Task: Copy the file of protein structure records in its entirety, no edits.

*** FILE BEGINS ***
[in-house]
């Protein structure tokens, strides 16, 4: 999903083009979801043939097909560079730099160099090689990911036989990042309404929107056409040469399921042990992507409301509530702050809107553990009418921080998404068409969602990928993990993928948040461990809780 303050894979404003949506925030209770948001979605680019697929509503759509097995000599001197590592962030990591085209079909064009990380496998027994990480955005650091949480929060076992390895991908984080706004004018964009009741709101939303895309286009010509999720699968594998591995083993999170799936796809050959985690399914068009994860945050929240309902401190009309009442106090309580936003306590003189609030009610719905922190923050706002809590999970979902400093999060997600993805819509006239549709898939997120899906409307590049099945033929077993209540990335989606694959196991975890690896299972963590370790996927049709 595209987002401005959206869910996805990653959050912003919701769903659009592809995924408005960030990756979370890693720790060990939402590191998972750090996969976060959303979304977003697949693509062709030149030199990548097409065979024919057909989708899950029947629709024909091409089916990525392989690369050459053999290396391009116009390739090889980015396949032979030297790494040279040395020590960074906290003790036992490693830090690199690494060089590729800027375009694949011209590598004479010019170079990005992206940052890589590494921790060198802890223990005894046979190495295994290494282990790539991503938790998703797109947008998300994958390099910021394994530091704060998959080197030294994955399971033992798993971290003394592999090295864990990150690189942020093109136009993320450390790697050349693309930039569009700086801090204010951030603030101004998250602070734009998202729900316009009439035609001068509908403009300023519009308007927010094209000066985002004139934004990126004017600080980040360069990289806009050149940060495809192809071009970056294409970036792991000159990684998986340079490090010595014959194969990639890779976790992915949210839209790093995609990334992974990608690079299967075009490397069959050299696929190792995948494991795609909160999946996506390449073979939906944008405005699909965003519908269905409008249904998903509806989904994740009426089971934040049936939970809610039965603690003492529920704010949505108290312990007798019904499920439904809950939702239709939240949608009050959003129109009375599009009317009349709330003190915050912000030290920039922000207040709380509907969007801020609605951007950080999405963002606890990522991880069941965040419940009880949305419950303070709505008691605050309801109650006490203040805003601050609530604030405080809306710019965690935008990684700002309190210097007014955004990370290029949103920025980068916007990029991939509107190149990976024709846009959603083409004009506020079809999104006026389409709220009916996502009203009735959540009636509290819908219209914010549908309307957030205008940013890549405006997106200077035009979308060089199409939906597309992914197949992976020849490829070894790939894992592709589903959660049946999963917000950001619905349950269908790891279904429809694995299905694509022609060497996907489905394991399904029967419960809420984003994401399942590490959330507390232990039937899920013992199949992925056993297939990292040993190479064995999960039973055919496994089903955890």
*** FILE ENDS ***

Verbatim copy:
[in-house]
């Protein structure tokens, strides 16, 4: 999903083009979801043939097909560079730099160099090689990911036989990042309404929107056409040469399921042990992507409301509530702050809107553990009418921080998404068409969602990928993990993928948040461990809780 303050894979404003949506925030209770948001979605680019697929509503759509097995000599001197590592962030990591085209079909064009990380496998027994990480955005650091949480929060076992390895991908984080706004004018964009009741709101939303895309286009010509999720699968594998591995083993999170799936796809050959985690399914068009994860945050929240309902401190009309009442106090309580936003306590003189609030009610719905922190923050706002809590999970979902400093999060997600993805819509006239549709898939997120899906409307590049099945033929077993209540990335989606694959196991975890690896299972963590370790996927049709 595209987002401005959206869910996805990653959050912003919701769903659009592809995924408005960030990756979370890693720790060990939402590191998972750090996969976060959303979304977003697949693509062709030149030199990548097409065979024919057909989708899950029947629709024909091409089916990525392989690369050459053999290396391009116009390739090889980015396949032979030297790494040279040395020590960074906290003790036992490693830090690199690494060089590729800027375009694949011209590598004479010019170079990005992206940052890589590494921790060198802890223990005894046979190495295994290494282990790539991503938790998703797109947008998300994958390099910021394994530091704060998959080197030294994955399971033992798993971290003394592999090295864990990150690189942020093109136009993320450390790697050349693309930039569009700086801090204010951030603030101004998250602070734009998202729900316009009439035609001068509908403009300023519009308007927010094209000066985002004139934004990126004017600080980040360069990289806009050149940060495809192809071009970056294409970036792991000159990684998986340079490090010595014959194969990639890779976790992915949210839209790093995609990334992974990608690079299967075009490397069959050299696929190792995948494991795609909160999946996506390449073979939906944008405005699909965003519908269905409008249904998903509806989904994740009426089971934040049936939970809610039965603690003492529920704010949505108290312990007798019904499920439904809950939702239709939240949608009050959003129109009375599009009317009349709330003190915050912000030290920039922000207040709380509907969007801020609605951007950080999405963002606890990522991880069941965040419940009880949305419950303070709505008691605050309801109650006490203040805003601050609530604030405080809306710019965690935008990684700002309190210097007014955004990370290029949103920025980068916007990029991939509107190149990976024709846009959603083409004009506020079809999104006026389409709220009916996502009203009735959540009636509290819908219209914010549908309307957030205008940013890549405006997106200077035009979308060089199409939906597309992914197949992976020849490829070894790939894992592709589903959660049946999963917000950001619905349950269908790891279904429809694995299905694509022609060497996907489905394991399904029967419960809420984003994401399942590490959330507390232990039937899920013992199949992925056993297939990292040993190479064995999960039973055919496994089903955890």